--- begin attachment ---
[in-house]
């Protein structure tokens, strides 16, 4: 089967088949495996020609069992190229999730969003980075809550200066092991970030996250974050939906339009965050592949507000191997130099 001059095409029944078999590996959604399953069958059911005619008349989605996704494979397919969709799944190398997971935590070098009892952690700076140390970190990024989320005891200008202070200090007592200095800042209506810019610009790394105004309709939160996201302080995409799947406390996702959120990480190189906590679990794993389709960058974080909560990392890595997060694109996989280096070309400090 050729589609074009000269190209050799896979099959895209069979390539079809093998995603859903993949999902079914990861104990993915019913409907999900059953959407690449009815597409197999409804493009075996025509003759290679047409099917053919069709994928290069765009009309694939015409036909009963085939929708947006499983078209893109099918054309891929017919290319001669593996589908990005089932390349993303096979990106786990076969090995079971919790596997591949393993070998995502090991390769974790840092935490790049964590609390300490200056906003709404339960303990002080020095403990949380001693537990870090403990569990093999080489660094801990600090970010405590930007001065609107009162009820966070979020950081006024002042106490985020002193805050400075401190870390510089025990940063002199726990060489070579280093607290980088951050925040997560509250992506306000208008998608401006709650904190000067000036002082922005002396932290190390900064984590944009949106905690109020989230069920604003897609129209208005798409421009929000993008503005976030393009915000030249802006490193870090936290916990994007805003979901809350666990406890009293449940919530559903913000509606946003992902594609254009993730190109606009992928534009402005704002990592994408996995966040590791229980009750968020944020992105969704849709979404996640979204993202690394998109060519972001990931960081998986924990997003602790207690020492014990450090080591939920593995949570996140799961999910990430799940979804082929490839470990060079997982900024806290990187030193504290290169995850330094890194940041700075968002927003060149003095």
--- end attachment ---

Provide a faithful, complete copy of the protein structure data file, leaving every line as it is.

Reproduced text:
[in-house]
């Protein structure tokens, strides 16, 4: 089967088949495996020609069992190229999730969003980075809550200066092991970030996250974050939906339009965050592949507000191997130099 001059095409029944078999590996959604399953069958059911005619008349989605996704494979397919969709799944190398997971935590070098009892952690700076140390970190990024989320005891200008202070200090007592200095800042209506810019610009790394105004309709939160996201302080995409799947406390996702959120990480190189906590679990794993389709960058974080909560990392890595997060694109996989280096070309400090 050729589609074009000269190209050799896979099959895209069979390539079809093998995603859903993949999902079914990861104990993915019913409907999900059953959407690449009815597409197999409804493009075996025509003759290679047409099917053919069709994928290069765009009309694939015409036909009963085939929708947006499983078209893109099918054309891929017919290319001669593996589908990005089932390349993303096979990106786990076969090995079971919790596997591949393993070998995502090991390769974790840092935490790049964590609390300490200056906003709404339960303990002080020095403990949380001693537990870090403990569990093999080489660094801990600090970010405590930007001065609107009162009820966070979020950081006024002042106490985020002193805050400075401190870390510089025990940063002199726990060489070579280093607290980088951050925040997560509250992506306000208008998608401006709650904190000067000036002082922005002396932290190390900064984590944009949106905690109020989230069920604003897609129209208005798409421009929000993008503005976030393009915000030249802006490193870090936290916990994007805003979901809350666990406890009293449940919530559903913000509606946003992902594609254009993730190109606009992928534009402005704002990592994408996995966040590791229980009750968020944020992105969704849709979404996640979204993202690394998109060519972001990931960081998986924990997003602790207690020492014990450090080591939920593995949570996140799961999910990430799940979804082929490839470990060079997982900024806290990187030193504290290169995850330094890194940041700075968002927003060149003095």